CFP: Uncovering Recovery: The Therapeutic as Resistance in American Women’s Writing at SSAWW 2018
In the over twenty years since Judith Herman published Trauma and Recovery (1997), many have argued effectively that the very writing of memoirs and telling of pain through fiction creates a sense of agency and serve as an act of resistance. However, literary studies’ emphasis on narrative’s relationship to processing trauma has led to the neglect of other therapeutic methods suggested by the content of the narratives themselves. Studying women’s narratives as primarily stories of therapeutic methods, not testimonies of trauma, does not negate the damage of trauma nor the role of narratology or memory in recovery; rather, it allows for a more complete understanding of how we might continue confronting, resisting, and processing the traumas of the past and today. This panel aims to highlight overlooked therapeutic methods of recovery within larger stories of trauma and seeks to more fully understand and appreciate survival practices, which provide us with insight to the human drive to create meaning and connection even in the most chaotic and abusive settings.
How can work in the archives serve as an act of resistance? What does American women’s writing tell us about survival practices and obtaining agency? How does recovery (in the sense of surviving and processing trauma) serve as a form of resistance? In what ways do women’s writing suggest a privileging of certain acts of recovery or resistance over others? How have evolving conceptions of trauma and therapy changed our understanding of women’s writing? How can teaching women’s stories of trauma in the classroom serve as an act of resistance?
Please send abstracts of 150-250 words, along with a brief bio, to Paula Rawlins at Paula.Rawlins25@uga.edu by Friday, February 9th.
CFP: Fleshly Resistance: Women Writing the Body in the Contemporary American Memoir at SSAWW Triennial Conference
Abigail G. H. Manzella
Migrating Fictions: Gender, Race, and Citizenship in U.S. Internal Displacements
The Ohio State University Press, 2018.
The book is available in hardback, paper, and digital editions: https://ohiostatepress.org/books/titles/9780814213582.html
Migrating Fictions analyzes the role of race, gender, and citizenship in the major internal displacements of the twentieth century in history and in narrative. Surveying the particular tactics employed by the United States during the Great Migration, the Dust Bowl, the Japanese American incarceration, and the migrant labor of the Southwest, Abigail G. H. Manzella reveals how the country’s past is imbued with governmentally (en)forced movements that diminished access to full citizenship rights for the laboring class, people of color, and women.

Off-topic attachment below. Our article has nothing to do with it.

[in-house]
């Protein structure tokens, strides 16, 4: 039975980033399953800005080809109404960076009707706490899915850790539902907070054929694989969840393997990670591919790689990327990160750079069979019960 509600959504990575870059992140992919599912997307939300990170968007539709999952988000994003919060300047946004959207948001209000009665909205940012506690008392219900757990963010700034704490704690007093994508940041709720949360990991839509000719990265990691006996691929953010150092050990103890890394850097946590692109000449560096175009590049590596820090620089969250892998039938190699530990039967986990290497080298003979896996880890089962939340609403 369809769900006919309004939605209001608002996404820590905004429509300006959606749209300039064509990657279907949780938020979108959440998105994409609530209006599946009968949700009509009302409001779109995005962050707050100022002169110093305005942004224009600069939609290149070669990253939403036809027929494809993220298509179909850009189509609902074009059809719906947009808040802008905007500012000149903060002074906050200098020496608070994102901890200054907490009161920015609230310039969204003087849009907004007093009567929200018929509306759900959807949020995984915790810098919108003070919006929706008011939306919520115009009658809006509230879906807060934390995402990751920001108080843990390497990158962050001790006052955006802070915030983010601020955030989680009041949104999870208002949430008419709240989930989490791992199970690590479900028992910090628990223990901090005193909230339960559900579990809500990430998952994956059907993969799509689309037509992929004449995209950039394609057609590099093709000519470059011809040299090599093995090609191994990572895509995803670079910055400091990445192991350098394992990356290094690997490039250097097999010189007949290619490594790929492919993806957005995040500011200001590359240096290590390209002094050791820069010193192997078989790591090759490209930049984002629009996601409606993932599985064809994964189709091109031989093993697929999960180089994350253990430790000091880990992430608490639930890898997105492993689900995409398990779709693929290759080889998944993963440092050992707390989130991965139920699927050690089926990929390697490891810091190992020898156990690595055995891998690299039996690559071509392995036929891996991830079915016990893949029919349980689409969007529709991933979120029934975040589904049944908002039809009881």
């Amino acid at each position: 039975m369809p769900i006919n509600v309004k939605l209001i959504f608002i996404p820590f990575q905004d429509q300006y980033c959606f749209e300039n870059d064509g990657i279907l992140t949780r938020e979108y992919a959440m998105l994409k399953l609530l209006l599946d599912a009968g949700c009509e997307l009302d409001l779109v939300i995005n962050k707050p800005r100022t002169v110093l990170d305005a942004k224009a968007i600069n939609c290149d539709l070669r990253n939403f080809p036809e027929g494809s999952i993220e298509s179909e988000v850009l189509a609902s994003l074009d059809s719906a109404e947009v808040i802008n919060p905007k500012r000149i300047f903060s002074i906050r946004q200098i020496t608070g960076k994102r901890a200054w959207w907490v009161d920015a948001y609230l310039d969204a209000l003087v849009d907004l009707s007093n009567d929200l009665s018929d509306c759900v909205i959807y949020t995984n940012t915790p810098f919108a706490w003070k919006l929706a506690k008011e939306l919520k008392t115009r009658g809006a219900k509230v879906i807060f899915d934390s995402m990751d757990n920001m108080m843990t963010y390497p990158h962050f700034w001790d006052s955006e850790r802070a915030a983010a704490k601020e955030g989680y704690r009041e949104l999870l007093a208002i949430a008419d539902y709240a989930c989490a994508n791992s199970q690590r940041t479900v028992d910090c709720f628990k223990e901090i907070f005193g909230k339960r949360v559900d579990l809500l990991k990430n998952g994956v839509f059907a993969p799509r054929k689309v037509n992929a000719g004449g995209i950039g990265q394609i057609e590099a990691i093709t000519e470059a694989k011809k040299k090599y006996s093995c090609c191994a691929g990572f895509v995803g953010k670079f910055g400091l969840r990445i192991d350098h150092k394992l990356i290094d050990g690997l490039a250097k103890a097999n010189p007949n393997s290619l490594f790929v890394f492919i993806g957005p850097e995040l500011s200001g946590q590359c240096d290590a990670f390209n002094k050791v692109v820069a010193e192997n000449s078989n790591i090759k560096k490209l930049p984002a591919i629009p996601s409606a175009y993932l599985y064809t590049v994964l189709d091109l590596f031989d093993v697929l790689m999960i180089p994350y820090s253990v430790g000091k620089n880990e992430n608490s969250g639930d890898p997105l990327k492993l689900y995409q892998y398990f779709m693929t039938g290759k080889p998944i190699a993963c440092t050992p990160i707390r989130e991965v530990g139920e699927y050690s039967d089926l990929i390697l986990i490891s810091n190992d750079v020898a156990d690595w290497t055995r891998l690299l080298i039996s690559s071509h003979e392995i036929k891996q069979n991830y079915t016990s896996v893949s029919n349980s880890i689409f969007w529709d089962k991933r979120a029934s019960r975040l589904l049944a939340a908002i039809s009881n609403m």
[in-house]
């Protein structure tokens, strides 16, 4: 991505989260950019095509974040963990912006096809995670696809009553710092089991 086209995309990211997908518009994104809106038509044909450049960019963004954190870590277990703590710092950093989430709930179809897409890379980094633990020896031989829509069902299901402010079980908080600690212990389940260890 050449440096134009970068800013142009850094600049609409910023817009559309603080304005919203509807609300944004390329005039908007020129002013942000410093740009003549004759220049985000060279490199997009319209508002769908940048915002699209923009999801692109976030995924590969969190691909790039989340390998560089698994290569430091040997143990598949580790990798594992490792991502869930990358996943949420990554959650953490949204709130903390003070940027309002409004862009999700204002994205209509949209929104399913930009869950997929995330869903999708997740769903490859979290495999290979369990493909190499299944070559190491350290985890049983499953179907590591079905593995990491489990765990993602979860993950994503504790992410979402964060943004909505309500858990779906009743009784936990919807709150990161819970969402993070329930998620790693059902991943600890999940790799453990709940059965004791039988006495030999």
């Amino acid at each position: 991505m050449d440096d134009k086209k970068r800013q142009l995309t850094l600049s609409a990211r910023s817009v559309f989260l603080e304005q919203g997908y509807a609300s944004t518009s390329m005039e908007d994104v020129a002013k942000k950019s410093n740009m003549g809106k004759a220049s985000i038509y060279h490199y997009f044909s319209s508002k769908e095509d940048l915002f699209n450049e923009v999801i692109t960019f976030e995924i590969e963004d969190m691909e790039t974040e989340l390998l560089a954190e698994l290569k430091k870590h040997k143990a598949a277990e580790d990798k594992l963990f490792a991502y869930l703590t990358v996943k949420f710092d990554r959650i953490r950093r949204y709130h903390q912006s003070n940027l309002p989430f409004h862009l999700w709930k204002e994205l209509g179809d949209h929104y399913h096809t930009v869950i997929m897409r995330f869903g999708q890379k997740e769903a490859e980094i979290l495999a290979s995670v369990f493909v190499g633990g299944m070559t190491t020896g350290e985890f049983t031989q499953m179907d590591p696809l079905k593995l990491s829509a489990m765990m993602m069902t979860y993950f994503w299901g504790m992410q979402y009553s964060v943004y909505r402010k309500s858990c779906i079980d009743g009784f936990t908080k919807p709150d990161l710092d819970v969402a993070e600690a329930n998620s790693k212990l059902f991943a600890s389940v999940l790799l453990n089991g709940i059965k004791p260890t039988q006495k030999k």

This work is the first book-length study to examine all of these movements together along with their literature, including Zora Neale Hurston’s Their Eyes Were Watching God, Sanora Babb’s Whose Names Are Unknown, Julie Otsuka’s When the Emperor Was Divine, Helena María Viramontes’s Under the Feet of Jesus, and Jesmyn Ward’s Salvage the Bones. Manzella shows how the United States’ history of spatial colonization within its own borders extends beyond isolated incidents into a pattern based on ideology about nation-building, citizenship, and labor. This book seeks to theorize a Thirdspace, an alternate location for social justice that acknowledges the precarity of the internally displaced person.
CFP: Women’s Friendships in 20th– and 21st-century Literature and Culture
We are seeking one additional paper for a proposed panel on cultural portrayals of women’s friendship for the SSAWW Conference in Denver, CO November 7-11, 2018.
While much scholarship on women’s literature has addressed motherhood and sexual relationships, less has focused on women’s friendships. Friendship itself has been under-theorized and narratives of women’s friendships often repeat static tropes. They are romanticized as sources of always-available support, minimized as precursors to the ultimate fulfillment of heterosexual marriage, and demonized as facades masking envy and competition. Systemic patriarchal structures impede and restrict women’s friendships. The panel will explore cultural portrayals of women’s friendship in fiction, memoir, women’s life writing, nonfiction, and poetry and seeks to address the complexities of how 20th and 21st century cultural texts construe women’s friendships.